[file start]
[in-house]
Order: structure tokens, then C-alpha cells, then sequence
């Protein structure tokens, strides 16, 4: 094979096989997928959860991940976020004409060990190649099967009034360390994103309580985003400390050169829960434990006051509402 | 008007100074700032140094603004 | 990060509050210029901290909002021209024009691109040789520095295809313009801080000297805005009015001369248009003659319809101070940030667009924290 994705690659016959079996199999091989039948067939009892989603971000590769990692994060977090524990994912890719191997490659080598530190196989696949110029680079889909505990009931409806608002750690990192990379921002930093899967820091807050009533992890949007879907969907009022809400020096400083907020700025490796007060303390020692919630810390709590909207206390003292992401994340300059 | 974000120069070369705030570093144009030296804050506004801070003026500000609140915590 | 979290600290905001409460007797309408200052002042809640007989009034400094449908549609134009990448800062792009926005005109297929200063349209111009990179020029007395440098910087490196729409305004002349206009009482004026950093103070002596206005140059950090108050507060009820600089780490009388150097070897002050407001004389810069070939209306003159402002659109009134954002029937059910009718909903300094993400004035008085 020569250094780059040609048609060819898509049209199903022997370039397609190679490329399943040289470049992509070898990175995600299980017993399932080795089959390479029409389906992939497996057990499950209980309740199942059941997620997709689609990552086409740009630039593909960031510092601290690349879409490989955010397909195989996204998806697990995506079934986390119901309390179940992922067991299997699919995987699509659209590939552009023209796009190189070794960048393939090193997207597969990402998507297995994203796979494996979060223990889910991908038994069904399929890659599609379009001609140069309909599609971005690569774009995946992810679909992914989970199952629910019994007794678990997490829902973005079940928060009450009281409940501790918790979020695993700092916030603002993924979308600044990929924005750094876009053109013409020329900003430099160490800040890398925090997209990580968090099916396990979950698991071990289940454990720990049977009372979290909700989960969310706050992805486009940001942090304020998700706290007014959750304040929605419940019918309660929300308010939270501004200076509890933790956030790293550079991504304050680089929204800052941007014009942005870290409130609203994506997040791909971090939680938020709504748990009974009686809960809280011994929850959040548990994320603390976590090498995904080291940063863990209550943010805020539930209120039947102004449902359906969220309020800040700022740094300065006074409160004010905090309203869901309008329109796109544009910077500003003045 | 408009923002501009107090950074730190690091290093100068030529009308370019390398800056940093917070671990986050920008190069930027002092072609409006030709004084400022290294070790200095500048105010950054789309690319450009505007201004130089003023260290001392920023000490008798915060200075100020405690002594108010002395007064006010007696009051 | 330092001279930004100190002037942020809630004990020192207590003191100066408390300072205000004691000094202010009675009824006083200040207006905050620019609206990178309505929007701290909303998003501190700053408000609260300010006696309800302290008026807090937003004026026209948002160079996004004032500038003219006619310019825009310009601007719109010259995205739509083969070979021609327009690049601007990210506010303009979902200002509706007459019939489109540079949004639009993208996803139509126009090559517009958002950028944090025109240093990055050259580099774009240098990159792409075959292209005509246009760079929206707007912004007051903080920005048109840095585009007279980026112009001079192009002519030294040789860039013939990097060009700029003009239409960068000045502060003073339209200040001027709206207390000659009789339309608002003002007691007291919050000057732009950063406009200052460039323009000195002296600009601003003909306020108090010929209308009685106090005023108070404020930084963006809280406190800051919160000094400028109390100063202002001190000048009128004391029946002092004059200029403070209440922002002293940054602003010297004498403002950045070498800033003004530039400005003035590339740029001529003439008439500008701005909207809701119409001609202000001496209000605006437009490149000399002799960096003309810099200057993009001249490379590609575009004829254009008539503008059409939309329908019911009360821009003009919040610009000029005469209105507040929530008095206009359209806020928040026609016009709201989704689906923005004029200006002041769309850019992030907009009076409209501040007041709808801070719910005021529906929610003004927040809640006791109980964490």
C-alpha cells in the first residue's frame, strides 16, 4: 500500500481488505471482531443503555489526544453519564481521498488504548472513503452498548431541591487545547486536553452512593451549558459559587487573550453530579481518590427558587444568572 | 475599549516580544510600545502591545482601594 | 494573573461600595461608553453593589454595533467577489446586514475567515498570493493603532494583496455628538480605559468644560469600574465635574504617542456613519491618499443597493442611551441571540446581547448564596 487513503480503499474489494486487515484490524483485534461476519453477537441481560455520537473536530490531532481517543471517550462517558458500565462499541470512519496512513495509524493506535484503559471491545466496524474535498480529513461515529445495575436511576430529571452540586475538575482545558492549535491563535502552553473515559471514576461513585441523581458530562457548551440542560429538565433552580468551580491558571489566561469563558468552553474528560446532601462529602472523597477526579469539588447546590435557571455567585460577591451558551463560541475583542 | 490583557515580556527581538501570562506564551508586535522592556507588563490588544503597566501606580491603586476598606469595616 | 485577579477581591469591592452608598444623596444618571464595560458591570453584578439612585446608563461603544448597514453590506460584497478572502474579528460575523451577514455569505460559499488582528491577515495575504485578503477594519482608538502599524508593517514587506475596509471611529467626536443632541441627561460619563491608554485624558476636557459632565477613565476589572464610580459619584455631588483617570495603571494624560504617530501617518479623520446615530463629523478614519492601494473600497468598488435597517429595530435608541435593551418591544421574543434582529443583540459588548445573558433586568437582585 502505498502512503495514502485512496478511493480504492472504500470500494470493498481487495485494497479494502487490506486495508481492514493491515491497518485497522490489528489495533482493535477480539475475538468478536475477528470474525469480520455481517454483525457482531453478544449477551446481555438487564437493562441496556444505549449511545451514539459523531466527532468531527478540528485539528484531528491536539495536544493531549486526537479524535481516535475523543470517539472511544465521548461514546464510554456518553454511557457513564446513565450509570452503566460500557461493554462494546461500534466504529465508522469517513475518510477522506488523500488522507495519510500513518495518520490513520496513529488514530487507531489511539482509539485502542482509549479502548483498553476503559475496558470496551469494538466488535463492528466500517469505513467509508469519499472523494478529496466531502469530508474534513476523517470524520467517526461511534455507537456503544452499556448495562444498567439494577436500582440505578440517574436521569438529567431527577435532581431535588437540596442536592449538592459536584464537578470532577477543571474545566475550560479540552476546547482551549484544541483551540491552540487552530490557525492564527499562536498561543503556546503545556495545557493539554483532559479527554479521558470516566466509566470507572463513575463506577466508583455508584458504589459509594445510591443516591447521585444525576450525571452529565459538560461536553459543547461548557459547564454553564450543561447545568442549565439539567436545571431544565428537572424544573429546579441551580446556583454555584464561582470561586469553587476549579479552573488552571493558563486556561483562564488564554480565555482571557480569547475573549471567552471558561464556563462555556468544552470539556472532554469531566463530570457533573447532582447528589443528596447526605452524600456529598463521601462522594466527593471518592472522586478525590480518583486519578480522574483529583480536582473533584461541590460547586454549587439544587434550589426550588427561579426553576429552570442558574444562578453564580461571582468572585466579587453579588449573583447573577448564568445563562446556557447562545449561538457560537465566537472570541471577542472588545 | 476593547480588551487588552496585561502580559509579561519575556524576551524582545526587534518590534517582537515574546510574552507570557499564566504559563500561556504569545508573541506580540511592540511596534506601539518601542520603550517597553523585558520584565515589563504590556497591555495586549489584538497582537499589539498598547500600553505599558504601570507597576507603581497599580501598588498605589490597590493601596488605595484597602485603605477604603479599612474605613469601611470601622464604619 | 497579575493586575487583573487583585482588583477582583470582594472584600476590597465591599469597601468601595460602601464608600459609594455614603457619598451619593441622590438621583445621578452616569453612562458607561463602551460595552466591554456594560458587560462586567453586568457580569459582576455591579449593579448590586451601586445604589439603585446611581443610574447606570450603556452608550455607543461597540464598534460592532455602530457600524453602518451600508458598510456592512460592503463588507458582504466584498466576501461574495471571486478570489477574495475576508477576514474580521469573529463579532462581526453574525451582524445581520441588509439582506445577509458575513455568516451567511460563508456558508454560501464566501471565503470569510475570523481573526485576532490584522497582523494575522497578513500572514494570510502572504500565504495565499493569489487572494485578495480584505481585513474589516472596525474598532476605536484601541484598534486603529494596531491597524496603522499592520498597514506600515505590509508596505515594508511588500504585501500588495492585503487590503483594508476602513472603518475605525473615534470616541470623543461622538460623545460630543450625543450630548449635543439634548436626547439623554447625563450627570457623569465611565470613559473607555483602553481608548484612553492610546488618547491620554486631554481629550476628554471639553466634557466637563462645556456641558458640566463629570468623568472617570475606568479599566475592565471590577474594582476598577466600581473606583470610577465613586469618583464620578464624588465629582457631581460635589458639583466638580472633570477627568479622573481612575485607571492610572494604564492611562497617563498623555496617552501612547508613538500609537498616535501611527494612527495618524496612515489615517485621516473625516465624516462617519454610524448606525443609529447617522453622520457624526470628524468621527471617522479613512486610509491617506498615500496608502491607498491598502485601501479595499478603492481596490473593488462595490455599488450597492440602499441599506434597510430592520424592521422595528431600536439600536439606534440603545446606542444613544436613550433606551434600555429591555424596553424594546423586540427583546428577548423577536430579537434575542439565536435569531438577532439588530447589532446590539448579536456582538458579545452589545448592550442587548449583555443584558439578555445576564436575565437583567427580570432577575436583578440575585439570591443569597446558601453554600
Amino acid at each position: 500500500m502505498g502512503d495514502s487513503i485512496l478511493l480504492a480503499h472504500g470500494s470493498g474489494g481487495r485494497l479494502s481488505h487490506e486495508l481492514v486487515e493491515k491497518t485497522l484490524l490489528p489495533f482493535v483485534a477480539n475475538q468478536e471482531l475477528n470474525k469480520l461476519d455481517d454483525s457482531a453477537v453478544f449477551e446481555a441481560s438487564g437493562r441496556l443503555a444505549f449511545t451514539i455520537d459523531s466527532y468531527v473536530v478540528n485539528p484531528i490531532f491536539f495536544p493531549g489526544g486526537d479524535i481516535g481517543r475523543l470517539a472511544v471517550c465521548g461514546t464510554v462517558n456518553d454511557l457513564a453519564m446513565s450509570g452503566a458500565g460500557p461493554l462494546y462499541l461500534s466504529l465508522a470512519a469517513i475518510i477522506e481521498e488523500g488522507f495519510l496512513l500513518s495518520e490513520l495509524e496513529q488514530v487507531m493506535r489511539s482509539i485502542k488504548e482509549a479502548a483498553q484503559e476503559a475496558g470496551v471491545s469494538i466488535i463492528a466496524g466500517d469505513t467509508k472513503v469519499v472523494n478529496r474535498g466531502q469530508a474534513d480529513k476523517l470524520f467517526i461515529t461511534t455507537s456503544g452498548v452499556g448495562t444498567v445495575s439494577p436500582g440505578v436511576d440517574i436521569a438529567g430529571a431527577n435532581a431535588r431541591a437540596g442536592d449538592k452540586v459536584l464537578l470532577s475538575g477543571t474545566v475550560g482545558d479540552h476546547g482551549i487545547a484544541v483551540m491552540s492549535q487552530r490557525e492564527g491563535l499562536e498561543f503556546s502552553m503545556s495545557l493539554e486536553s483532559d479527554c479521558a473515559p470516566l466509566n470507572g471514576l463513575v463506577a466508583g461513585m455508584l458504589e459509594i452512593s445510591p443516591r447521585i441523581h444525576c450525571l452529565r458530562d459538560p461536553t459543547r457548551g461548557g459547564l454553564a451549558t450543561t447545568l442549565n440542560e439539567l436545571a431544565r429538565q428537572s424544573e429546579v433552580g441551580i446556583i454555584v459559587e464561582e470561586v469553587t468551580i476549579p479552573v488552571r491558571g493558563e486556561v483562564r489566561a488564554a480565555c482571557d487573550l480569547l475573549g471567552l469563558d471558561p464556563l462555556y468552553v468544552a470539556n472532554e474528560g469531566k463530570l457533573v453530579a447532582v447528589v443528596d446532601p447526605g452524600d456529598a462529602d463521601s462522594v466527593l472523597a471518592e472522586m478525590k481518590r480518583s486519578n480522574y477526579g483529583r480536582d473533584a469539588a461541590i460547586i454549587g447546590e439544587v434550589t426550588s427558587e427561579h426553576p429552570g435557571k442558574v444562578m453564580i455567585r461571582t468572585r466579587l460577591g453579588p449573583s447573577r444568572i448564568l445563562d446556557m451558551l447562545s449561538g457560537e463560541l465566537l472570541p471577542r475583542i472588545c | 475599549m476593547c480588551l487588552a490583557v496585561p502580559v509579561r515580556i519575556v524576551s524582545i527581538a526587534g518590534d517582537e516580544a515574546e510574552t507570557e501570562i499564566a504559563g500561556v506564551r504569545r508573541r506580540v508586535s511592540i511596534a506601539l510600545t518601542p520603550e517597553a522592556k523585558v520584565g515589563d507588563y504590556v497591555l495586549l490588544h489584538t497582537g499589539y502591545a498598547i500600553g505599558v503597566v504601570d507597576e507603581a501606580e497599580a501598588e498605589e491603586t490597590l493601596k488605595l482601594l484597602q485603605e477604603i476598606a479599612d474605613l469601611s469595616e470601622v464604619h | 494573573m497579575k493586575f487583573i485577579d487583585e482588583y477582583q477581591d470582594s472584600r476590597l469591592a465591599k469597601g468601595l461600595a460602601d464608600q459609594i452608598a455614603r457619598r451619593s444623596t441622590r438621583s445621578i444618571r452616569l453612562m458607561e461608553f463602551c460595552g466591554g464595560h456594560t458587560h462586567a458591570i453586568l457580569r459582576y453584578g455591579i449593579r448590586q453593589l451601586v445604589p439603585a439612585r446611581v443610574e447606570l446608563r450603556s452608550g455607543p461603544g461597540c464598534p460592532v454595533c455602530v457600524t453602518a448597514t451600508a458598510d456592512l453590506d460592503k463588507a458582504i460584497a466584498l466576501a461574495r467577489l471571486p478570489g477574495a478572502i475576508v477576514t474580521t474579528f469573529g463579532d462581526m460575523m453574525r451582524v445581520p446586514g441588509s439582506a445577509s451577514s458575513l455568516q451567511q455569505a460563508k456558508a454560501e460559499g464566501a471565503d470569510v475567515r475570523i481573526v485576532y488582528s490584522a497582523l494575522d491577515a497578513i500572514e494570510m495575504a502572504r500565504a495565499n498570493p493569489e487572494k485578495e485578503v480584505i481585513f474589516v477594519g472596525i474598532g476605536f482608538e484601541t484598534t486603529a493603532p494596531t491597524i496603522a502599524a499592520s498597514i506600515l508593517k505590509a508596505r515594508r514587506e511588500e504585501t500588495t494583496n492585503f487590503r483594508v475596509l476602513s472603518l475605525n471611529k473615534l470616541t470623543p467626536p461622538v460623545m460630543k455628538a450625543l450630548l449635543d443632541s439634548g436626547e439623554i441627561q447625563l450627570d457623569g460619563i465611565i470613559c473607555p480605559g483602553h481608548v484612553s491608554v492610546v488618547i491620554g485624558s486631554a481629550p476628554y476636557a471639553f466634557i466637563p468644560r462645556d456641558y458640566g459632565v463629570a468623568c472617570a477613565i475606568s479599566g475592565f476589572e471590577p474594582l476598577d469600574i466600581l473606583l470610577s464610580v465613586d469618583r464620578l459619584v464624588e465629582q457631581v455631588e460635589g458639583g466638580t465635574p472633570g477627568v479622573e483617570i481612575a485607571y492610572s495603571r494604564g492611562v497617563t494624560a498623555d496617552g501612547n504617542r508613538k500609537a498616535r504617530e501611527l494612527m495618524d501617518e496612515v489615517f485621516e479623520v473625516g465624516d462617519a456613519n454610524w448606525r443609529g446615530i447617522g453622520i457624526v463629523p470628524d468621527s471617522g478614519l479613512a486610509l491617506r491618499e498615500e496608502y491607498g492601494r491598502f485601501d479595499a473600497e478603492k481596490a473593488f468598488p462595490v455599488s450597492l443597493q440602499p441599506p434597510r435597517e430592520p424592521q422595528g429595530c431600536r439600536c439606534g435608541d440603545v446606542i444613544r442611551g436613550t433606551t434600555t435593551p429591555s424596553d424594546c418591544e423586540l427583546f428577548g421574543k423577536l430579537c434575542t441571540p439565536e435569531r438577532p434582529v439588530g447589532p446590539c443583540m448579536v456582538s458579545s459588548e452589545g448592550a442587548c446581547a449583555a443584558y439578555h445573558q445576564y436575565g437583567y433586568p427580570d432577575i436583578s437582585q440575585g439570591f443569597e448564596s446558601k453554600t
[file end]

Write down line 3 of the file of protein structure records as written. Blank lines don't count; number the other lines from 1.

């Protein structure tokens, strides 16, 4: 094979096989997928959860991940976020004409060990190649099967009034360390994103309580985003400390050169829960434990006051509402 | 008007100074700032140094603004 | 990060509050210029901290909002021209024009691109040789520095295809313009801080000297805005009015001369248009003659319809101070940030667009924290 994705690659016959079996199999091989039948067939009892989603971000590769990692994060977090524990994912890719191997490659080598530190196989696949110029680079889909505990009931409806608002750690990192990379921002930093899967820091807050009533992890949007879907969907009022809400020096400083907020700025490796007060303390020692919630810390709590909207206390003292992401994340300059 | 974000120069070369705030570093144009030296804050506004801070003026500000609140915590 | 979290600290905001409460007797309408200052002042809640007989009034400094449908549609134009990448800062792009926005005109297929200063349209111009990179020029007395440098910087490196729409305004002349206009009482004026950093103070002596206005140059950090108050507060009820600089780490009388150097070897002050407001004389810069070939209306003159402002659109009134954002029937059910009718909903300094993400004035008085 020569250094780059040609048609060819898509049209199903022997370039397609190679490329399943040289470049992509070898990175995600299980017993399932080795089959390479029409389906992939497996057990499950209980309740199942059941997620997709689609990552086409740009630039593909960031510092601290690349879409490989955010397909195989996204998806697990995506079934986390119901309390179940992922067991299997699919995987699509659209590939552009023209796009190189070794960048393939090193997207597969990402998507297995994203796979494996979060223990889910991908038994069904399929890659599609379009001609140069309909599609971005690569774009995946992810679909992914989970199952629910019994007794678990997490829902973005079940928060009450009281409940501790918790979020695993700092916030603002993924979308600044990929924005750094876009053109013409020329900003430099160490800040890398925090997209990580968090099916396990979950698991071990289940454990720990049977009372979290909700989960969310706050992805486009940001942090304020998700706290007014959750304040929605419940019918309660929300308010939270501004200076509890933790956030790293550079991504304050680089929204800052941007014009942005870290409130609203994506997040791909971090939680938020709504748990009974009686809960809280011994929850959040548990994320603390976590090498995904080291940063863990209550943010805020539930209120039947102004449902359906969220309020800040700022740094300065006074409160004010905090309203869901309008329109796109544009910077500003003045 | 408009923002501009107090950074730190690091290093100068030529009308370019390398800056940093917070671990986050920008190069930027002092072609409006030709004084400022290294070790200095500048105010950054789309690319450009505007201004130089003023260290001392920023000490008798915060200075100020405690002594108010002395007064006010007696009051 | 330092001279930004100190002037942020809630004990020192207590003191100066408390300072205000004691000094202010009675009824006083200040207006905050620019609206990178309505929007701290909303998003501190700053408000609260300010006696309800302290008026807090937003004026026209948002160079996004004032500038003219006619310019825009310009601007719109010259995205739509083969070979021609327009690049601007990210506010303009979902200002509706007459019939489109540079949004639009993208996803139509126009090559517009958002950028944090025109240093990055050259580099774009240098990159792409075959292209005509246009760079929206707007912004007051903080920005048109840095585009007279980026112009001079192009002519030294040789860039013939990097060009700029003009239409960068000045502060003073339209200040001027709206207390000659009789339309608002003002007691007291919050000057732009950063406009200052460039323009000195002296600009601003003909306020108090010929209308009685106090005023108070404020930084963006809280406190800051919160000094400028109390100063202002001190000048009128004391029946002092004059200029403070209440922002002293940054602003010297004498403002950045070498800033003004530039400005003035590339740029001529003439008439500008701005909207809701119409001609202000001496209000605006437009490149000399002799960096003309810099200057993009001249490379590609575009004829254009008539503008059409939309329908019911009360821009003009919040610009000029005469209105507040929530008095206009359209806020928040026609016009709201989704689906923005004029200006002041769309850019992030907009009076409209501040007041709808801070719910005021529906929610003004927040809640006791109980964490």